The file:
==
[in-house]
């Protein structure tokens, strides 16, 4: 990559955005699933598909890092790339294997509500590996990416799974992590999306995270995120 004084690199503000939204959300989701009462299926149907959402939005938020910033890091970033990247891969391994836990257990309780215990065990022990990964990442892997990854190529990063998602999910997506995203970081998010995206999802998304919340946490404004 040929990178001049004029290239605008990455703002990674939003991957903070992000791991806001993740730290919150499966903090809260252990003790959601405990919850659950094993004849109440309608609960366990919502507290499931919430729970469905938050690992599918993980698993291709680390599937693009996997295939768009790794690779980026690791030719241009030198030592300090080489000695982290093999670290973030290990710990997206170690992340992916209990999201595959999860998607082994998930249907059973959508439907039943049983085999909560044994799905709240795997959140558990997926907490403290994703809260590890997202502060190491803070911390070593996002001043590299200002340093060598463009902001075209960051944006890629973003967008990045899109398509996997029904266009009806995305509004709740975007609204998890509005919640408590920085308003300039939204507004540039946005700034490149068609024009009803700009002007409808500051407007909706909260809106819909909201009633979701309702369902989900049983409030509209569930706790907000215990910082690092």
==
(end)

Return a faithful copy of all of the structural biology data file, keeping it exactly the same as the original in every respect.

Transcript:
[in-house]
């Protein structure tokens, strides 16, 4: 990559955005699933598909890092790339294997509500590996990416799974992590999306995270995120 004084690199503000939204959300989701009462299926149907959402939005938020910033890091970033990247891969391994836990257990309780215990065990022990990964990442892997990854190529990063998602999910997506995203970081998010995206999802998304919340946490404004 040929990178001049004029290239605008990455703002990674939003991957903070992000791991806001993740730290919150499966903090809260252990003790959601405990919850659950094993004849109440309608609960366990919502507290499931919430729970469905938050690992599918993980698993291709680390599937693009996997295939768009790794690779980026690791030719241009030198030592300090080489000695982290093999670290973030290990710990997206170690992340992916209990999201595959999860998607082994998930249907059973959508439907039943049983085999909560044994799905709240795997959140558990997926907490403290994703809260590890997202502060190491803070911390070593996002001043590299200002340093060598463009902001075209960051944006890629973003967008990045899109398509996997029904266009009806995305509004709740975007609204998890509005919640408590920085308003300039939204507004540039946005700034490149068609024009009803700009002007409808500051407007909706909260809106819909909201009633979701309702369902989900049983409030509209569930706790907000215990910082690092």